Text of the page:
Miles explained why he had insisted upon the letter from Arthur: "* * * Arthur was rather changeable and also inexperienced in business matters and he was in close relationship with Ethel * * *. I knew of the influence Ethel Abbott may have over him and I wanted that (letter) for my own protection * * * Ethel * * * very largely dominated all business matters that affected Arthur and * * * the estate."
Prior to the end of May 1954, Miles was discharged as attorney for Arthur and for Le Roy, Ethel, and Arthur as personal representatives of the estate.
Warren Johnson, attorney for Glaideth and Phyllis, had conferred on April 6, 1954, with Barton Kuhns, attorney for Ethel. Warren expressed doubt whether his clients would agree to settle at the expense of Arthur but not of Ethel unless Arthur should receive additional property. Barton stated that such an agreement must never be in writing. Warren departed with the impression from Barton that the settlement would not cause Arthur substantial loss. Glaideth, Phyllis, and their attorneys on May 10, 1954, did not otherwise know of oral promises by Ethel to Arthur.
Warren, Glaideth, and Phyllis made affidavits that the alleged oral promises had not resulted in misrepresentations to affiants. The settlement had been fair to the sisters. They did not consider themselves entitled to any part of what Ethel may have promised Arthur.
Arthur commenced action on his original petition on December 26, 1963. The petition and the first amended petition alleged the will, the family settlement, the oral promises by Ethel, acceptance and performance by Arthur, and nonperformance by Ethel. There was no allegation of fraud or undue influence. On January 4, 1965, more than 4 years after distribution of the estate on February 9, 1960, Arthur filed a second amended petition. It introduced promissory fraud and undue influence.
Prior opinions concerning the statute of limitations contain these rules: Commencement of action on the original petition may stop the running of the statute, although the petition fails to state a cause of action. Merrill v. Wright, 54 Neb. 517, 74 N.W. 955 (1898). One test is whether identity of the cause of action is preserved. May Plumbing Co. v. Shaver, 182 Neb. 251, *338 153 N.W.2d 911 (1967); J. R. Watkins Co. v. Wiley, 182 Neb. 242, 153 N.W.2d 871 (1967). If the cause of action in the amendment is entirely independent, the statute runs against it until filing of the amendment. Independence does not exist when the amendment depends entirely upon different reasons for holding defendant responsible, although the alleged injury is the same. Blair v. Klein, 176 Neb. 245, 125 N.W.2d 669 (1964).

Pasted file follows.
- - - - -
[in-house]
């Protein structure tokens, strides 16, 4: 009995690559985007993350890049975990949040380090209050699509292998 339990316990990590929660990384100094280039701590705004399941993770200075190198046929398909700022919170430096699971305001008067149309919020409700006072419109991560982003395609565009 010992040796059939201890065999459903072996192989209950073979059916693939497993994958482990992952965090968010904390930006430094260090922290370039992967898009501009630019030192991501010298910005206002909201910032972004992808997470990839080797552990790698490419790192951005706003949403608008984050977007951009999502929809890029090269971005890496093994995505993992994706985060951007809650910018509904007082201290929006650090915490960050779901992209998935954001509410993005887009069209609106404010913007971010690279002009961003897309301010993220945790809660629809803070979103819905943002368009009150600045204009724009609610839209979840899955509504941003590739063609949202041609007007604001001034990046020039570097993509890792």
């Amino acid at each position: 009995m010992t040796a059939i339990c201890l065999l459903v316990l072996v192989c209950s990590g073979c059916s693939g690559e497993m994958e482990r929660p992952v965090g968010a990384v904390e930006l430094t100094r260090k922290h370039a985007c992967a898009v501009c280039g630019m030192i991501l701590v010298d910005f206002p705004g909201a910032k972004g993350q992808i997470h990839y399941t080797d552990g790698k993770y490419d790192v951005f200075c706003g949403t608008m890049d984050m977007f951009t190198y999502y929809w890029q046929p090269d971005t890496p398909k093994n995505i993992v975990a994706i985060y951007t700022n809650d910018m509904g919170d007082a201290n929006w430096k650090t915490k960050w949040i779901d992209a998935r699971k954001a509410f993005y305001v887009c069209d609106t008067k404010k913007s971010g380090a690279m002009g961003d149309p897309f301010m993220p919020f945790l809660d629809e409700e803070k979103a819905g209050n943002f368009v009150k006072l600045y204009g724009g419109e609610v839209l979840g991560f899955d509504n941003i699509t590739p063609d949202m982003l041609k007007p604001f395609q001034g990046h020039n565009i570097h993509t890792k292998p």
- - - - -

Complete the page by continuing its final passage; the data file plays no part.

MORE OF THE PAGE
Our rules are objectionable in the best modern view of desirability of adjudications on the merits. We therefore reformulate the general rule: A cause of action pleaded by amendment ordinarily relates back to the original pleading provided that claimant seeks recovery on the same general set of facts. See, Wilson v. Bittick, 63 Cal. 2d 30, 45 Cal. Rptr. 31, 403 P.2d 159 (1965); 1A Barron & Holtzoff, Federal Practice and Procedure, s. 448, p. 753 (1960); Clark on Code Pleading, s. 118, p. 729 (2d Ed., 1947); 3 Moore's Federal Practice, ss. 15.05 and 15.15(3), pp. 833 and 1025 (2d Ed., 1968). Commencement of the action on Arthur's original petition stopped the running of the statute against the cause of action in the second amended petition.
The maker of a fraudulent misrepresentation is not liable to one who does not rely upon its truth but upon the expectation that the maker will be held liable in damages for its falsity. Restatement, Torts, s. 548, p. 108. The record fails to establish that Ethel is entitled to a judgment as a matter of law on this issue.
The parol evidence rule does not prevent reception or consideration of evidence to prove promissory fraud. See, Transportation Equipment Rentals, Inc. v. Mauk, 184 Neb. 309,167 N.W.2d 183 (1969); Chapin v. Noll, 118 Neb. 318, 224 N.W. 687 (1929); McCready v. Phillips, 56 Neb. 446, 76 N.W. 885 (1898). See, also, Sweet, "Promissory Fraud and the Parol Evidence Rule," 49 Cal.L.Rev. 877 (1961). A contrary indication in Security Savings Bank v. Rhodes, 107 Neb. 223, 185 N.W. 421, 20 A.L.R. 412 (1921), is disapproved.
Ethel argues illegality on the single ground that such a bargain would have defrauded Glaideth and Phyllis. The argument is not persuasive. Glaideth and Phyllis on this record have not suffered wrongs that entitle Ethel to reap a benefit by insisting upon illegality. Settlement of a will contest, unlike a composition among creditors, does not rest upon the assumption of equality among various claimants and heirs. Callaghan v. Corbin, 255 N.Y. 401, 175 N.E. 109, 81 A.L.R. 1184 (1931).